It’s best to wait until you’re completely healed before having your treatment done.  Most estheticians will not work on you while you have an active herpes infection anyway, for safety reasons.

And if you’re prone to cold sores, let your technician know.  Microdermabrasion can trigger a breakout.

5. You Have a Rash, Wound, or Other Skin Irritation

Don’t expect microdermabrasion to clear up a rash.  Any esthetician worth her salt will not do microdermabrasion across any rash or broken skin. 

Microdermabrasion can't be done over eczema, psoriasis, ringworm, or any other rash, whether you know what has caused it or not.

6. You’re Using Topical Retinoids (Maybe)

Generally speaking, using topical retinoids (like Retin-A, Tazorac, Differin, etc.) prevents you from getting a microdermabrasion treatment done, at least at the salon.  Most estheticians, especially if you are a new client and they have not worked on your skin before, will not perform microdermabrasion if you’re using a topical retinoind.

But, your dermatologist may have a different skin care plan for you.  Sometimes topical retinoids are prescribed along with microdermabrasion for very specific reasons. 

So, if your dermatologist has this mapped out for you, it’s OK.  Otherwise don’t have a salon treatment done if you’re using topical retinoids.

7. Your Dermatologist Nixes the Idea

If you're under a dermatologist's care, check with him/her first before you have a microdermabrasion treatment done.  There are other reasons besides the ones listed here that would make microdermabrasion a not-so-good treatment for you. 

Get your dermatologist's opinion before booking your appointment, even for just a salon trip.

Can't Have Microdermabrasion? There are Other Options for You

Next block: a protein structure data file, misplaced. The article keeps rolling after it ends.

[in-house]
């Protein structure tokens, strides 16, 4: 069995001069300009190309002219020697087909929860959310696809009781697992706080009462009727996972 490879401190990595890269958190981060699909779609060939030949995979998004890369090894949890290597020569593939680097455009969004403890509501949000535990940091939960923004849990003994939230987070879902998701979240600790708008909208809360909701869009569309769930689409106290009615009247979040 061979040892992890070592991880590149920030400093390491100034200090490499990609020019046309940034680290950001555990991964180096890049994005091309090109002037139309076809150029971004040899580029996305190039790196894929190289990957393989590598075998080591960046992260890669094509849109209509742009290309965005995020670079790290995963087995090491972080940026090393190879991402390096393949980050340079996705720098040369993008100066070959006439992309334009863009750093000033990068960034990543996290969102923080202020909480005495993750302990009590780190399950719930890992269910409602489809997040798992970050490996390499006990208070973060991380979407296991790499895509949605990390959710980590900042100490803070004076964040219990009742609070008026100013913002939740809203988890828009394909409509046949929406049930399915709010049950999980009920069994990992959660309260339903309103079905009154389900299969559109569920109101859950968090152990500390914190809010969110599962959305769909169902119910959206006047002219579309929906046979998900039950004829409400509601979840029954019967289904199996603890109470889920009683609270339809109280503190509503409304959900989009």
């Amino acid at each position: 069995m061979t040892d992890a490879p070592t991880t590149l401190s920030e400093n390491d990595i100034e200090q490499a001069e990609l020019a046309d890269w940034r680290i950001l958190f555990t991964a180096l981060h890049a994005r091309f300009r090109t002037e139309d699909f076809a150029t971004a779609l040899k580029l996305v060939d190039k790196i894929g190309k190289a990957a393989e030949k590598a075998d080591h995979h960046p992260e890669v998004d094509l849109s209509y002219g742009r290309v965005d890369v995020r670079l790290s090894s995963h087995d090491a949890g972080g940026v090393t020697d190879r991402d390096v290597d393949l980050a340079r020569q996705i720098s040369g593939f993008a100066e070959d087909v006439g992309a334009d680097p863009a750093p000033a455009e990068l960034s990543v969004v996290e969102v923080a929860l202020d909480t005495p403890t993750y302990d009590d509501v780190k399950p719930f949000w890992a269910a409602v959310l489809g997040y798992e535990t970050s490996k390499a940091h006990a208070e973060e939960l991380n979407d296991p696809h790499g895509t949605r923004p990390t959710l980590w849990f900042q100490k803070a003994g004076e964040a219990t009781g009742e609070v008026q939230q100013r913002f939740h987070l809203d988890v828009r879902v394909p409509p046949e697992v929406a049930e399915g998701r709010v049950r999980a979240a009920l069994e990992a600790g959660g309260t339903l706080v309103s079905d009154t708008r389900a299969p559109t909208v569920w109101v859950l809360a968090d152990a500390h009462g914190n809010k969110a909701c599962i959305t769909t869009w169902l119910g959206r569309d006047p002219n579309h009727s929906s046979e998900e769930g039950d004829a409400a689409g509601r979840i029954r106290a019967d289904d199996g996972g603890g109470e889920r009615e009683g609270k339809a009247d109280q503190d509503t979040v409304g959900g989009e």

If microdermabrasion is out, there are other skin treatments that might work better for you.  Try looking into these:

Chemical peels

If the grit and the suction of the microdermabrasion is a bad idea for your skin, maybe a chemical peel is a better choice.  They also exfoliate and rejuvenate the skin.  Superficial peels, also called “lunchtime peels,” can be done at the day spa or salon while more aggressive peels are done at the dermatologist’s office.

Salon facials

There’s also something to be said about a basic facial treatment: it’s relaxing, makes your skin look brighter, and feel softer.  And, if you opt for extractions, you can get all that gunk and blackheads cleared from your pores. 

Spa facials are customized to your skin type, but again make sure you tell the esthetician about any skin issues you have and medications you are using.

Acne treatment medications

If your sole reason for microdermabrasion was to clear up acne, you’re in luck.  Microdermabrasion isn’t considered ​a first line of defense against acne anyway. 

You’ll get much better results from a tried-and-true acne medication.  Some can be found at your local drugstore, but the most effective are available by prescription.  So, instead of booking a microdermabrasion treatment call your dermatologist instead.


Fernades M, Pinheiro NM, Crema VO, Mendonca AC.  “Effects of microdermabrasion on skin rejuvenation.”  J Cosmet Laser Ther.  2014 Jan; 16(1):26-31.

Nguyen T.  “Dermatology procedures: microdermabrasion and chemical peels.”  FP Essent.  2014 Nov; 426:16-23.